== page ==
Francis Asbury Shoup
(1834-1874)

Brigadier General

Monument: Find-a-Grave

Previous Page

Reference: Alabama Department of Archives & History. Custodian of the original pictures. Confederate Officers photo album.  http://www.archives.alabama.gov/conoffalb/index.html

Francis Asbury Shoup, a native of Indiana, was born at Laurel, Franklin County, March 22, 1834.  He was educated at Asbury College (now De Pauw University) and at West Point, from which he was graduated in 1855. Shoup resigned from the army in 1860 to study law and to be admitted to the Indianapolis bar. The following year he went to Florida and gained admission to the St. Augustine bar. There appears to have been no reason for his adherence to the newly-formed Confederacy other than admiration for the Southern people he had known in the old army. At any rate, he soon volunteered and was appointed lieutenant of artillery, and in October 1861 was promoted major. He fought at Shiloh, as chief of artillery to General Hardee; and was assistant adjutant general to General Hindman at Prairie Grove. Commissioned brigadier general to rank from September 12, 1862, Shoup commanded a Louisiana brigade at Vicksburg, where he was captured. After his exchange he served as chief of artillery to General Joseph E. Johnston in the Atlanta campaign. When Johnston was superseded by Hood, Shoup became Hood's chief of staff. He was elected to the chair of mathematics at the University of Mississippi at the close of the war. In 1868 he took Episcopal orders and assumed also the duties of rector of St. Peter's Parish in Oxford. The following year he went to Sewanee as professor of mathematics and chaplain. Leaving in 1875, he served as rector of several churches, north and south. He returned to Sewanee in 1883, where as professor of mathematics, physics, and engineering, he remained until his death, September 4, 1896, at Columbia, Tennessee. He is buried at Sewanee.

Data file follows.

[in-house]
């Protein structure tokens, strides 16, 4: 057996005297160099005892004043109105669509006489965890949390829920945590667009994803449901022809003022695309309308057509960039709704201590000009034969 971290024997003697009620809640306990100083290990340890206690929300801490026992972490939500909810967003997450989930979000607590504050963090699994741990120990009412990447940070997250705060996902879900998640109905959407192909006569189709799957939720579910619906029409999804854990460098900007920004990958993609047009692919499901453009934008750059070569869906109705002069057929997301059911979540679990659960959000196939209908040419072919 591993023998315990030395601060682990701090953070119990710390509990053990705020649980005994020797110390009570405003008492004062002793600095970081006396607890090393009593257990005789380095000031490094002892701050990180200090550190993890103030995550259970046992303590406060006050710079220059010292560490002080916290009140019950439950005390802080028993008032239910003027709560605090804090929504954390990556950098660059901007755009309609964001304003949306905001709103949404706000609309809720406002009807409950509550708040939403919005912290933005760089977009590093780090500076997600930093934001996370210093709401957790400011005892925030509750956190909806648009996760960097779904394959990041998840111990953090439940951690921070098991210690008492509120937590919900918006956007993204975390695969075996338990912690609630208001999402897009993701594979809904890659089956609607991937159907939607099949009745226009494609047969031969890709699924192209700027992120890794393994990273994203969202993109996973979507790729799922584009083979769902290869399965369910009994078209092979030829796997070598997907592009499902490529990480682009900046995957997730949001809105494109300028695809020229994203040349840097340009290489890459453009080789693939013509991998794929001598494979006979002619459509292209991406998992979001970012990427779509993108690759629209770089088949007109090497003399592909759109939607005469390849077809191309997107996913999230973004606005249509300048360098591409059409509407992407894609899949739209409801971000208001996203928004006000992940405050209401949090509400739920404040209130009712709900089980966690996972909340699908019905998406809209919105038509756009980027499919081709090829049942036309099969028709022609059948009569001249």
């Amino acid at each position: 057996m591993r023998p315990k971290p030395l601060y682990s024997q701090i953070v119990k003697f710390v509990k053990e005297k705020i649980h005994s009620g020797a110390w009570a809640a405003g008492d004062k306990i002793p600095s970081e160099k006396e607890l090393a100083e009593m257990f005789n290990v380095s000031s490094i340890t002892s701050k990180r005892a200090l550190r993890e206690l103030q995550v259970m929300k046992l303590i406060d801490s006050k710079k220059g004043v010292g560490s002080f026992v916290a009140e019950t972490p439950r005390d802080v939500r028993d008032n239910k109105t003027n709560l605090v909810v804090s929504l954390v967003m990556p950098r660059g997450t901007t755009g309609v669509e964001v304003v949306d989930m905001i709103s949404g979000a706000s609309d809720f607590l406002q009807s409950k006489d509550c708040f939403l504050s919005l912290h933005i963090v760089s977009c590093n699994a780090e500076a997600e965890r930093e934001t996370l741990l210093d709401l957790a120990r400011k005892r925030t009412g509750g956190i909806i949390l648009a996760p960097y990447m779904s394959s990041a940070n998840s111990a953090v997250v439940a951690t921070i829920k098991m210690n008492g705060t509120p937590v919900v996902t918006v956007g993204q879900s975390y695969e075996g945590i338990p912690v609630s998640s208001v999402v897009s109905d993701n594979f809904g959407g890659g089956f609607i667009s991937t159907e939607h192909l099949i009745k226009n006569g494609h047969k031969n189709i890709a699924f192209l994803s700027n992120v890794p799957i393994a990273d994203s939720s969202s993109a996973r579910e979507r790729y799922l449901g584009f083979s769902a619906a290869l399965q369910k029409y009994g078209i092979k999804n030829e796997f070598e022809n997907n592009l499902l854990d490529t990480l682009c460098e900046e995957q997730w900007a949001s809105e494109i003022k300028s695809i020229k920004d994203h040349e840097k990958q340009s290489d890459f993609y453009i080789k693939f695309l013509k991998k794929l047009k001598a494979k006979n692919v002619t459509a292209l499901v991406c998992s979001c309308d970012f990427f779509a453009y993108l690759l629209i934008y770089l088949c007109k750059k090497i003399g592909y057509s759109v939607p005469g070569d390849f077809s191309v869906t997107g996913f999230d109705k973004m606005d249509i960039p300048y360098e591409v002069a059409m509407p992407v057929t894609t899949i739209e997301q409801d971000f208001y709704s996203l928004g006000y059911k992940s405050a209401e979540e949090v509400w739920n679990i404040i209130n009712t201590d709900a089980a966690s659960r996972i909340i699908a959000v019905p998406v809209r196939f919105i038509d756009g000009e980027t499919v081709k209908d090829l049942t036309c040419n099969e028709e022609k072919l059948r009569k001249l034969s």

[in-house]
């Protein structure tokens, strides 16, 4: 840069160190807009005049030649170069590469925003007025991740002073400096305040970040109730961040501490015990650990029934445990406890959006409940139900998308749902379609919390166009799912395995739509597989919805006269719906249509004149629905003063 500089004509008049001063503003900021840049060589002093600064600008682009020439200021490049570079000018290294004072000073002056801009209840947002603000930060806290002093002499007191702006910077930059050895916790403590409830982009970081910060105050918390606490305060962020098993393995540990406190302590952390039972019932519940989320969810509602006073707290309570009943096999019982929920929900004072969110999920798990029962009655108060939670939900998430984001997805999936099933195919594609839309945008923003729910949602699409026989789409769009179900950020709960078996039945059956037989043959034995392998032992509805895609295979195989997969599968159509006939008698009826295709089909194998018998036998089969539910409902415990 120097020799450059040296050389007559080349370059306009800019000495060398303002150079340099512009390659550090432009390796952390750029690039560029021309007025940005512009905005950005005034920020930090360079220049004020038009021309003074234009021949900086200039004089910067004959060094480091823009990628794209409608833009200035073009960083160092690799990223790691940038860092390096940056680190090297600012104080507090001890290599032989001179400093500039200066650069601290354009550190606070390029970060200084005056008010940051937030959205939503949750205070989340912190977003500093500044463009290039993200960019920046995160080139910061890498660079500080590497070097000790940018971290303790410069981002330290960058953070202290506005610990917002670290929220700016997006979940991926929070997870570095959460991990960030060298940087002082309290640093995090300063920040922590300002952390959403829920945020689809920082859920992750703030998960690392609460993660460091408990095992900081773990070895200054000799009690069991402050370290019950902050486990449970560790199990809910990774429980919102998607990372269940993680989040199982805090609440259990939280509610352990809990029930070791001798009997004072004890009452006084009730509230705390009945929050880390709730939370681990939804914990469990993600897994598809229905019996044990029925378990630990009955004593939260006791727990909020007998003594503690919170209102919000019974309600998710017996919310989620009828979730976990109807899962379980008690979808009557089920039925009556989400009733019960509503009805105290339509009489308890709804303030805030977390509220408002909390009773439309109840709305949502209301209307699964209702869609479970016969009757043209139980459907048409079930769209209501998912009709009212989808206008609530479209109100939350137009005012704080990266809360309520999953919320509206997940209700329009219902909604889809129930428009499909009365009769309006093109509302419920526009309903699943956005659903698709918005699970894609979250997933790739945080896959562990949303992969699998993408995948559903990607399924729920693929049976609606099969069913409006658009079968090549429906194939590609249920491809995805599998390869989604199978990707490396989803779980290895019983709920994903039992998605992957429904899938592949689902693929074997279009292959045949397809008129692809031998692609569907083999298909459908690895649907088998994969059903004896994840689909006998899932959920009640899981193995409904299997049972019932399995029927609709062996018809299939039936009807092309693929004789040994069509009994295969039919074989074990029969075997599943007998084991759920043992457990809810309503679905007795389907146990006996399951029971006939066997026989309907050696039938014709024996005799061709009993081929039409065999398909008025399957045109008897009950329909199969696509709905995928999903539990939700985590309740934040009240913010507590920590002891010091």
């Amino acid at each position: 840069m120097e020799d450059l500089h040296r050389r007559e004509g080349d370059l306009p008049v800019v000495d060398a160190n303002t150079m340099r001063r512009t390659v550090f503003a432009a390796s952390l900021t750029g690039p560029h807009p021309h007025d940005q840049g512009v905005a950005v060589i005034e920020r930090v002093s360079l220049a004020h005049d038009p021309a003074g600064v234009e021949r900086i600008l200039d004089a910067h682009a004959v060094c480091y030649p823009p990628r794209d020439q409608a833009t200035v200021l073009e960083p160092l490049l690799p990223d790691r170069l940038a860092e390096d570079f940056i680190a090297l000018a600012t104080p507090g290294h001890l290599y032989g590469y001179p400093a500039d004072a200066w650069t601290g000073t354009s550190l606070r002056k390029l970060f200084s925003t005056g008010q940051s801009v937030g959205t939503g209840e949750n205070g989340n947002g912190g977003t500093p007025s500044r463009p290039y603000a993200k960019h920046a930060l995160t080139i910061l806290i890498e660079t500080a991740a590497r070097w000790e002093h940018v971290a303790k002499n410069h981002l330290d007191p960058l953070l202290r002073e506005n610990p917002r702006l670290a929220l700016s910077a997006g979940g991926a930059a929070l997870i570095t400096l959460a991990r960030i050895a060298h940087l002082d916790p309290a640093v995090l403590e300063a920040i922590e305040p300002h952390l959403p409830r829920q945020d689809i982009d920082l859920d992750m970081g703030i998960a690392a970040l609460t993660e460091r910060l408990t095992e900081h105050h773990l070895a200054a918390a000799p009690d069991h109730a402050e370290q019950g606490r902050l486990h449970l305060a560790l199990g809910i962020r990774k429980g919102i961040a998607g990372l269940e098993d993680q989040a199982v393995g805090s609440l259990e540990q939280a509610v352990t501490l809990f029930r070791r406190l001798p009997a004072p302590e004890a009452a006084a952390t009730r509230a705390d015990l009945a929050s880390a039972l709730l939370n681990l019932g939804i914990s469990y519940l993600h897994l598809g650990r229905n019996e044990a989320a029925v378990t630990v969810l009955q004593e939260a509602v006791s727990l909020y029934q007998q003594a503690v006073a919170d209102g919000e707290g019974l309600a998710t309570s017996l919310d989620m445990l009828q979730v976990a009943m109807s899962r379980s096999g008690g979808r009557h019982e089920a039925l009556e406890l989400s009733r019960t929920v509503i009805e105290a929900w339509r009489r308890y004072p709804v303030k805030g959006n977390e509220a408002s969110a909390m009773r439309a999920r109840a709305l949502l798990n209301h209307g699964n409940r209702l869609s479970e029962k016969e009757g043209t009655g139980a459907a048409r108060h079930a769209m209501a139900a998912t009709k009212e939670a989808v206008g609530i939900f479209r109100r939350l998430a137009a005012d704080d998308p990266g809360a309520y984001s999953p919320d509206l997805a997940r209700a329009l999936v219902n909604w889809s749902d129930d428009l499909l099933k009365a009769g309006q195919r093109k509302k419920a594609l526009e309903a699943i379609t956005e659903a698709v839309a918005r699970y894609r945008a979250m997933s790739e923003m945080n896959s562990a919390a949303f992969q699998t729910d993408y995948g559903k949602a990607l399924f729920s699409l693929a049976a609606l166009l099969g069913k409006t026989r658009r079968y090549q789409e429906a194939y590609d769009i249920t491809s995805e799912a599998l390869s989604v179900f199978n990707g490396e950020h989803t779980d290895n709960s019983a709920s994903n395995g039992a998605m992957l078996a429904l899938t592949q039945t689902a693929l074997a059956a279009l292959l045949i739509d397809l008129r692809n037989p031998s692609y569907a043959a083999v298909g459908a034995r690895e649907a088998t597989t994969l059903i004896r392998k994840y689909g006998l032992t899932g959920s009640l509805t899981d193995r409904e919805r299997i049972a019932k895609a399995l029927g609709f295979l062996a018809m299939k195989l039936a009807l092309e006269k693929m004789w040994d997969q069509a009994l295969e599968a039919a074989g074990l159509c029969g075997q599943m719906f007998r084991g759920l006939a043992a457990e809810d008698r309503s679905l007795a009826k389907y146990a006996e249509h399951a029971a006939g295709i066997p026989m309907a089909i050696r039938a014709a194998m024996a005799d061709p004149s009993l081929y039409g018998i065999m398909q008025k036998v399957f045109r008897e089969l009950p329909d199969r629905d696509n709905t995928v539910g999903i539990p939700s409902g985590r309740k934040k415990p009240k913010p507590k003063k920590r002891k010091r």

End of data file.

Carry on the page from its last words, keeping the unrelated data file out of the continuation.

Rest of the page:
Ref: Generals in Gray, Lives of the Confederate Commanders by Ezra J. Warner.  Printed by Louisiana State University Press, Baton Rouge and London.